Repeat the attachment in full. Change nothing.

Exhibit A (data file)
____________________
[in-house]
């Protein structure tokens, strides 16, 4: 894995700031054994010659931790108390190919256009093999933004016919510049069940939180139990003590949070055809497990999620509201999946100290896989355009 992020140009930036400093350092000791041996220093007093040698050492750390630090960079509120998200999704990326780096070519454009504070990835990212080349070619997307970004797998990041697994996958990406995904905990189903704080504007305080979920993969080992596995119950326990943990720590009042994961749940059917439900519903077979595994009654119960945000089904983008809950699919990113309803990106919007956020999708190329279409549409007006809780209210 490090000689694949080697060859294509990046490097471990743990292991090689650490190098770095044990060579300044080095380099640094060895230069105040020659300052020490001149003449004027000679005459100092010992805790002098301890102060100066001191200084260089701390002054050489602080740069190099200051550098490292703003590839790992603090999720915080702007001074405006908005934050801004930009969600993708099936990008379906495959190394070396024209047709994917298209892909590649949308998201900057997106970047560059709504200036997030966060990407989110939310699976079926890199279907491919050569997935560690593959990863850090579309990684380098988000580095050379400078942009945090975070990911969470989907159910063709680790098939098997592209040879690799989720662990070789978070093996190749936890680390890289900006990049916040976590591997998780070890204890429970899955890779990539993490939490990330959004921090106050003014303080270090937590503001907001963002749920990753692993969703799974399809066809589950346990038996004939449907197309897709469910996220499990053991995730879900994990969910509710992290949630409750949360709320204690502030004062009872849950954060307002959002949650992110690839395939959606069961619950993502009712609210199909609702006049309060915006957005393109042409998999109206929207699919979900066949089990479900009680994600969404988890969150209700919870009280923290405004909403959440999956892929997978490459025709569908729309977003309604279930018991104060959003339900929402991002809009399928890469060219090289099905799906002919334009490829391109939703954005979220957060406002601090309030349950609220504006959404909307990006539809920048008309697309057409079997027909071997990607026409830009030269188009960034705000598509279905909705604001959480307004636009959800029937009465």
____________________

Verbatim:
[in-house]
């Protein structure tokens, strides 16, 4: 894995700031054994010659931790108390190919256009093999933004016919510049069940939180139990003590949070055809497990999620509201999946100290896989355009 992020140009930036400093350092000791041996220093007093040698050492750390630090960079509120998200999704990326780096070519454009504070990835990212080349070619997307970004797998990041697994996958990406995904905990189903704080504007305080979920993969080992596995119950326990943990720590009042994961749940059917439900519903077979595994009654119960945000089904983008809950699919990113309803990106919007956020999708190329279409549409007006809780209210 490090000689694949080697060859294509990046490097471990743990292991090689650490190098770095044990060579300044080095380099640094060895230069105040020659300052020490001149003449004027000679005459100092010992805790002098301890102060100066001191200084260089701390002054050489602080740069190099200051550098490292703003590839790992603090999720915080702007001074405006908005934050801004930009969600993708099936990008379906495959190394070396024209047709994917298209892909590649949308998201900057997106970047560059709504200036997030966060990407989110939310699976079926890199279907491919050569997935560690593959990863850090579309990684380098988000580095050379400078942009945090975070990911969470989907159910063709680790098939098997592209040879690799989720662990070789978070093996190749936890680390890289900006990049916040976590591997998780070890204890429970899955890779990539993490939490990330959004921090106050003014303080270090937590503001907001963002749920990753692993969703799974399809066809589950346990038996004939449907197309897709469910996220499990053991995730879900994990969910509710992290949630409750949360709320204690502030004062009872849950954060307002959002949650992110690839395939959606069961619950993502009712609210199909609702006049309060915006957005393109042409998999109206929207699919979900066949089990479900009680994600969404988890969150209700919870009280923290405004909403959440999956892929997978490459025709569908729309977003309604279930018991104060959003339900929402991002809009399928890469060219090289099905799906002919334009490829391109939703954005979220957060406002601090309030349950609220504006959404909307990006539809920048008309697309057409079997027909071997990607026409830009030269188009960034705000598509279905909705604001959480307004636009959800029937009465």